Katy Perry – Firework

First Hit #1: December 18, 2010

Katy Perry’s inspiration to the downtrodden was inevitable. Teenage Dream was basically an album about everything being amazing and everyone being awesome, and with the stories of bullying inspiring other songs, with varying degrees of success, Perry was going to travel to that well. Perry also arguably manages to make the first one that succeeds in its aim, for one simple reason: it’s not about partying! It’s odd that she was the first to figure that out, but it’s actually important, because if people are struggling with being bullied, they’re not exactly going out to parties every night, and if they’re depressed, excessive alcohol consumption doesn’t really have any good consequences. It’s generic uplift sure, Perry’s Christian pop roots are showing in her desire to deliver inspiration to everyone she sees. It’s also pretty well done as a big dance track, having a great slow build before becoming this big explosion of beat and Perry’s own bombastic vocal.

It’s admittedly a bit cheesy, any song that attempts to be a big inspiring anthem isn’t going to escape that, and it’s still a pop song trying to capture the whole “It Gets Better” movement in under four minutes. But the fact that it actually seems to understand the people it’s trying to reach makes it head and shoulders above the songs trying to tackle the same issue via parties.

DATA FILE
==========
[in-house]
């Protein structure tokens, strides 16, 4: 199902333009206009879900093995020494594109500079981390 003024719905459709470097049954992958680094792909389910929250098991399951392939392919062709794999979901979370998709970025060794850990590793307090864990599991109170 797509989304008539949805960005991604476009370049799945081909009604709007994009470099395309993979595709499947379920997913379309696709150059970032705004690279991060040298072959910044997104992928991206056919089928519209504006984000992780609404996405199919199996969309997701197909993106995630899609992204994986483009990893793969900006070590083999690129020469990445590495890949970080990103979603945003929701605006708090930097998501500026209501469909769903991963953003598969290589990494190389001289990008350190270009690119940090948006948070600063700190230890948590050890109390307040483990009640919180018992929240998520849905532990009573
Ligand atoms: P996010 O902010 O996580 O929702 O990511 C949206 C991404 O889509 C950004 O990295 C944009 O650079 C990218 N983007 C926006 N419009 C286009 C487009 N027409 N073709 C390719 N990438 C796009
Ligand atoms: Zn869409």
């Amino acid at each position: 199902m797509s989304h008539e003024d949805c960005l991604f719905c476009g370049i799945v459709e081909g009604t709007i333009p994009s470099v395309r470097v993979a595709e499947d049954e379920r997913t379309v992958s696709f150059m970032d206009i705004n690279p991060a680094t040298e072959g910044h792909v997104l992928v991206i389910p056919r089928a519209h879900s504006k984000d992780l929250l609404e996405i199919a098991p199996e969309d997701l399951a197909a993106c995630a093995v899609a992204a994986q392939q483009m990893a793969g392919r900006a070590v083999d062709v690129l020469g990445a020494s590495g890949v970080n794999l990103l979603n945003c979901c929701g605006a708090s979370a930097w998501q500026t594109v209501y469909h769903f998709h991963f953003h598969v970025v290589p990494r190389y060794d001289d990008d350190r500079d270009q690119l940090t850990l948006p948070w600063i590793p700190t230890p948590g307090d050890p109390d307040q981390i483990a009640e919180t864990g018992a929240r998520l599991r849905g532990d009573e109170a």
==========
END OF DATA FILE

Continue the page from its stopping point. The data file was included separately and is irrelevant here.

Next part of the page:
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One Response to Katy Perry – Firework

  1. musicosity1 says:

    Remember back when we were looking at early 80s music, and I talked about how much of it was about striving and building something cool, whereas we’d reach another era in which every pop song was about how every person is a special snowflake, and if you can’t be with the one you love, love yourself instead? Yeah, we’ve reached that era. In one sense, these self-esteem songs are less hedonistic than the zillion decadent club/butt songs we’ve seen. But in another sense, they still encourage people to think mainly about themselves rather than others. They’re just narcissism for sad people, whereas the club songs are narcissism for happy people.

    The chorus of this particular song also plagiarizes the pre-chorus of 1994 techno-pop hit Erasure’s “Always.” (Go to the 0:49 mark here: http://www.youtube.com/watch?v=bJ2WooX_QOA). Other than that, it’s a decent track musically, as would be expected from Perry’s Stargate collaborators.

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